Baglietto’s Tatiana per Sempre — By Alan Harper —
A custom-built express motoryacht proves that an old Italian shipyard can teach a thing or two about series production.
Finding a new 34-meter (112-foot) Baglietto at the Genoa Boat Show, for me at least, is starting to become a habit. Tatiana per Sempre is the fourth in this new line of express motoryachts to emerge from the Varazze shipyard in as many years, a production run which began with Thunderball (2001), continued through My Space (2002), and then Apache (2003). While externally they appear similar enough to be described as sisterships—only the radar masts differ, and all of these aluminum yachts boast 30-knot-plus performance from the same MTU power package—each of their interiors is fully customized and unique.
And each has been memorable, though not always for the reasons their designers might have intended. The starkly minimalist interior of Apache, a triumph of beige, had made such an impression on nearly everyone at the 2003 Genoa show that it was with some trepidation that I marched up the gangplank last October to inspect her younger sister.
I need not have worried. The accommodation areas of Tatiana have been styled by the talented Francesco Paszkowski, who also drew those sleek external lines. It is clear that her Greek owner has modern tastes in interior decor, but not to the exclusion of comfort—whether visual or tactile. So blond oak panelling and luxurious Minotti sofas in the saloon contrast pleasingly with dark wenge tables from Armani Casa. A subtle blue pattern in the wool carpet provides a hint of luxury, while up forward in the dining room, the monolithic seriousness of the dark hardwood table (wenge again) is offset by playful steel and leather chairs.
The three paintings set into the dining room bulkhead, however, being virtually identical in their size (big and square), their content (a single, vertical brushstroke), and in their minimal coloring, seem to be either a misguided attempt at making dinner a time of meditative contemplation or, perhaps, a forgiveable outbreak of pretentiousness in an otherwise beautifully considered interior.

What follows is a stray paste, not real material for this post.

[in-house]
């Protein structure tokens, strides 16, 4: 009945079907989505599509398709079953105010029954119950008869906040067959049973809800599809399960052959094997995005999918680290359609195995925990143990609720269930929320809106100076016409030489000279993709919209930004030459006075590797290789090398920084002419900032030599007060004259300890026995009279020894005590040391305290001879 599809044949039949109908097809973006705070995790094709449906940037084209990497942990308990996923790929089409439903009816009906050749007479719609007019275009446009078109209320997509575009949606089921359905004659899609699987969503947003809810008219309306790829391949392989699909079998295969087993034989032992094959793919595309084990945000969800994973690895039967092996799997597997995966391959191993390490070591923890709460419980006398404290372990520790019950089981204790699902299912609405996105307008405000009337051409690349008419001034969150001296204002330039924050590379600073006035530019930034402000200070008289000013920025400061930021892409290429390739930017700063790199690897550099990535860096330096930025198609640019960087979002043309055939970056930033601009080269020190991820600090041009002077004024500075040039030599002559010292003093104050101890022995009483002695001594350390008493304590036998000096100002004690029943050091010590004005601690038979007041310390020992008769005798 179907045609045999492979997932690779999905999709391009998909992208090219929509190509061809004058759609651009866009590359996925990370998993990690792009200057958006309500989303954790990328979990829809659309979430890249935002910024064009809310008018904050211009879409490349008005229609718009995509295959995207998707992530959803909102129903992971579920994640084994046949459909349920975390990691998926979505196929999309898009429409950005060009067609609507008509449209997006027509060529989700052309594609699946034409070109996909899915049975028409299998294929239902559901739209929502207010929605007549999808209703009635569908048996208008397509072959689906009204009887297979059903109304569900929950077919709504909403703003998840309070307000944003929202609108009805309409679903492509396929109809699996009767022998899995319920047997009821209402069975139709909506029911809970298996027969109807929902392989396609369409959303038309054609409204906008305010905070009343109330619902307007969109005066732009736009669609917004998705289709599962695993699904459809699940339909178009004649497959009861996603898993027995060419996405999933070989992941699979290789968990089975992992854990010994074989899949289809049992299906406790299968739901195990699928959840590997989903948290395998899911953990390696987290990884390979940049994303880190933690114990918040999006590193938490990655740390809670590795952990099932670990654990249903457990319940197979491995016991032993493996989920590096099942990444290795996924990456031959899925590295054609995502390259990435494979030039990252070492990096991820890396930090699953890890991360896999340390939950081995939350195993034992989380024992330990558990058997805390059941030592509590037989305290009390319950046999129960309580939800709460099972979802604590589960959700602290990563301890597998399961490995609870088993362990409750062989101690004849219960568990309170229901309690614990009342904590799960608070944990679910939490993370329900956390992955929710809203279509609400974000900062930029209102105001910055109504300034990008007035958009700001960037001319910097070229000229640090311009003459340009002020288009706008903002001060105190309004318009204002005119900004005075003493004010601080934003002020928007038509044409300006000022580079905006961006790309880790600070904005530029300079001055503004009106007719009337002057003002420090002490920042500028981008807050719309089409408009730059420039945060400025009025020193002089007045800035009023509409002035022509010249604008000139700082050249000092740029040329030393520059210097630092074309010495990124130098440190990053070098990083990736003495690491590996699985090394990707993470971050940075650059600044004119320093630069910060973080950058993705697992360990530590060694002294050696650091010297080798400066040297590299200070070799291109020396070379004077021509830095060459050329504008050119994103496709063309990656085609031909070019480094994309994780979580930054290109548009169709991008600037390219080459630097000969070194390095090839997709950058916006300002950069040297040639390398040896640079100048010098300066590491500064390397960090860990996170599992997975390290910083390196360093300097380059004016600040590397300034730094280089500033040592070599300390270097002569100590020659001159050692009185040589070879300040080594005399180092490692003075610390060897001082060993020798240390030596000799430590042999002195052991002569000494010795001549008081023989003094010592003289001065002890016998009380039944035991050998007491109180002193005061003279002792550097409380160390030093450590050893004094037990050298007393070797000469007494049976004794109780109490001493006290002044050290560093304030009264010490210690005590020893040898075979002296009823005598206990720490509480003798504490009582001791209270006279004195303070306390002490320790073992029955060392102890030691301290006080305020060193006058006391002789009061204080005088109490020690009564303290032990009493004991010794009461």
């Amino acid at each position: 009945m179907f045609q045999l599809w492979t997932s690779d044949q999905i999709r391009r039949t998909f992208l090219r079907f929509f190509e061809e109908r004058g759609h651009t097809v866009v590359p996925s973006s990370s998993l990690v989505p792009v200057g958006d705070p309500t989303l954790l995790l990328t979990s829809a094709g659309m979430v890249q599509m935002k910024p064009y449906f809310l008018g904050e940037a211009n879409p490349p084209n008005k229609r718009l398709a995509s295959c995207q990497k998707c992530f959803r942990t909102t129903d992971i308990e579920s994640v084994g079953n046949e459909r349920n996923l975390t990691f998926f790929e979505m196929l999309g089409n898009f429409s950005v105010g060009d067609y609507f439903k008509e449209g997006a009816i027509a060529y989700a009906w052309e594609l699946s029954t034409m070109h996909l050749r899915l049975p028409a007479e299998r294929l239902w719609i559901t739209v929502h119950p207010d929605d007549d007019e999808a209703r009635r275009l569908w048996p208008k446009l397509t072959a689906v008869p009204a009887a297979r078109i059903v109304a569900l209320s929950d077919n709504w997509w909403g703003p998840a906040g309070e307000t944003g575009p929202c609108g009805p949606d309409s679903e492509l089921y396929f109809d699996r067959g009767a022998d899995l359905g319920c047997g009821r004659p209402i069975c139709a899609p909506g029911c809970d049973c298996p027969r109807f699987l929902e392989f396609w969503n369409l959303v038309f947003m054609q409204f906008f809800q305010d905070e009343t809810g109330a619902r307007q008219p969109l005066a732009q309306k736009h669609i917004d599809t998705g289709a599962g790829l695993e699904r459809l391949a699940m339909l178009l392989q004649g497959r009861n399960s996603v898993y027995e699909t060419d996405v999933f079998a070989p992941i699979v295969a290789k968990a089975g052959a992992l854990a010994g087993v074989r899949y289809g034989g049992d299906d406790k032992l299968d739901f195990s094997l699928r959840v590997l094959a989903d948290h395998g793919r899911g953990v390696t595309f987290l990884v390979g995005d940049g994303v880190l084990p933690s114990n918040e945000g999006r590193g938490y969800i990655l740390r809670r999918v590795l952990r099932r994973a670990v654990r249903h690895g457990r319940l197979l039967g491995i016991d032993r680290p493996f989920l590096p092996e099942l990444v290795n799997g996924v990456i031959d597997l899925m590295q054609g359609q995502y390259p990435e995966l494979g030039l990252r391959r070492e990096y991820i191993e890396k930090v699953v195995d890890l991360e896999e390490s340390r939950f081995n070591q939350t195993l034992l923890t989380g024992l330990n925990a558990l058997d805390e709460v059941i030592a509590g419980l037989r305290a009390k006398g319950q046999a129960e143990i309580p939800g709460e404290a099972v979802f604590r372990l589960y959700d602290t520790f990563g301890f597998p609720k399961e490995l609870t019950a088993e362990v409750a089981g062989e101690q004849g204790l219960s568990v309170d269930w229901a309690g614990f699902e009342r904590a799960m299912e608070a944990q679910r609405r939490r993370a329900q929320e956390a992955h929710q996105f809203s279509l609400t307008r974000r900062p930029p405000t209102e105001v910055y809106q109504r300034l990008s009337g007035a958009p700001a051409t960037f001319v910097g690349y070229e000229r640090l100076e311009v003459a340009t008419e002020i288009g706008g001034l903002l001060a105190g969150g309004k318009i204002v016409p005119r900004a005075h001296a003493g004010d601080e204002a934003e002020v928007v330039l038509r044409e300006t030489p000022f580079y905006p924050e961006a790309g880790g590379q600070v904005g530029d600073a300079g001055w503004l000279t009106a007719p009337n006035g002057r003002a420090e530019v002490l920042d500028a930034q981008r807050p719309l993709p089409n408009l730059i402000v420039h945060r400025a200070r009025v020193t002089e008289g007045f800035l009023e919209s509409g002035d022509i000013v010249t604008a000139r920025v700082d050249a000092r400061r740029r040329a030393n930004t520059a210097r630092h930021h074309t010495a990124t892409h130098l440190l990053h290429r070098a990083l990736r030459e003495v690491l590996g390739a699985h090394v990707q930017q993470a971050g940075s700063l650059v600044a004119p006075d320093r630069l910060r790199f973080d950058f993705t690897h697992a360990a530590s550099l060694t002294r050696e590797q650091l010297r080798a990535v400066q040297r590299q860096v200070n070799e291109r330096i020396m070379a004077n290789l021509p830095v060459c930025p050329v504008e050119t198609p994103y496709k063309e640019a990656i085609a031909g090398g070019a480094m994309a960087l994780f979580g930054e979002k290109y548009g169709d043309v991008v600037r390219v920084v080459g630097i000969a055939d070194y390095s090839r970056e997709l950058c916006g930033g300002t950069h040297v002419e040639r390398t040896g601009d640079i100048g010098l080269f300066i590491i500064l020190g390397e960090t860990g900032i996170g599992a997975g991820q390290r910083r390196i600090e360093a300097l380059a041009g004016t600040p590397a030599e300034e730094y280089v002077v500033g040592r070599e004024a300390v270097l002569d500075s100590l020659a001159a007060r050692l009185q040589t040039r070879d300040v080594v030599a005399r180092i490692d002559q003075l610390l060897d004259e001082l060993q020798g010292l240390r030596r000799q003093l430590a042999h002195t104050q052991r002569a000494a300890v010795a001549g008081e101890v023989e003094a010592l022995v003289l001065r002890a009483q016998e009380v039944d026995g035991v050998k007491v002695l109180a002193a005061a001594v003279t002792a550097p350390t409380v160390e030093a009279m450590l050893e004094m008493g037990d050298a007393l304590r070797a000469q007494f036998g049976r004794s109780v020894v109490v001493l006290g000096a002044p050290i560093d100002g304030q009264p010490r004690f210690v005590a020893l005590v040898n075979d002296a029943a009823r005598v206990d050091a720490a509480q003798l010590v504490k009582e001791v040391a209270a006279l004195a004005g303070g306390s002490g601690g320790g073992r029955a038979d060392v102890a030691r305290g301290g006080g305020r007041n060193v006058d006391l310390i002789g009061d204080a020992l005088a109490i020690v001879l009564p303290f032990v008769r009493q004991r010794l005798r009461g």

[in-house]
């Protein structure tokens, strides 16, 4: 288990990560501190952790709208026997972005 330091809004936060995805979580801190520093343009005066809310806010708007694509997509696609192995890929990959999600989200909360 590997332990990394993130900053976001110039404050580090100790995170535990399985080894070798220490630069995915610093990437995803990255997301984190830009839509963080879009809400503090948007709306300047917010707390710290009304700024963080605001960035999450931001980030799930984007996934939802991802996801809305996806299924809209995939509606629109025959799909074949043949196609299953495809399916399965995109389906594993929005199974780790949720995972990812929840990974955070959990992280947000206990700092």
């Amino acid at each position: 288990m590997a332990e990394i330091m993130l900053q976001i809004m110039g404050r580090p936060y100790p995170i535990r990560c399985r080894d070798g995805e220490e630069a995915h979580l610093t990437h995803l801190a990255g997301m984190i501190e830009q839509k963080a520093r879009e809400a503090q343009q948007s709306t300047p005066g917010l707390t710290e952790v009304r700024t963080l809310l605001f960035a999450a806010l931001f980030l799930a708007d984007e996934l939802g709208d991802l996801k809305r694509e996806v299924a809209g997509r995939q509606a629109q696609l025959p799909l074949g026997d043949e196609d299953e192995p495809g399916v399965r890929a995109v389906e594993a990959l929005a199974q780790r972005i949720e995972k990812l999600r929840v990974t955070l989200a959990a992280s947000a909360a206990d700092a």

That dining room seats ten, for like its predecessors, Tatiana is a five-cabin yacht. The owner’s suite occupies the aft portion of the lower deck and extends across the full beam of the yacht, with a dressing room on the starboard side and a head and shower compartment to port. The queen-size bed is mounted centrally, and there is a built-in chest of drawers on one side of the cabin and a dressing table on the other. Six portholes let in plenty of daylight, which helps to make this already well-proportioned suite seem even bigger.
The four guest cabins are laid out almost symmetrically. The two midships twin cabins are mirror images of each other, while the two forward cabins nearly are, except for the fact that the port one is a double and the starboard one is a twin. All, of course, have en suite heads. The styling throughout the accommodations area is based on the same pale oak paneling used on the main deck, with beige bedspreads lending little in the way of contrast. Along with the natural teak soles and bulkheads, though, the Ioannina grey marble basins in the heads provide a welcome visual distraction: Their random veins and spots, which one instinctively wants to wipe away, seem calculated to torment the crew. And, in fact, confided Tatiana’s steward, for all its tactile appeal and geological interest, this particular stone is easily stained by toothpaste; perhaps it’s not the best material to use in a bathroom.
Next page > Part 2: Yacht designers know as well as anyone else that a happy crew makes for an efficient ship. > Page 1, 2, 3, 4, 5
This article originally appeared in the April 2005 issue of Power & Motoryacht magazine.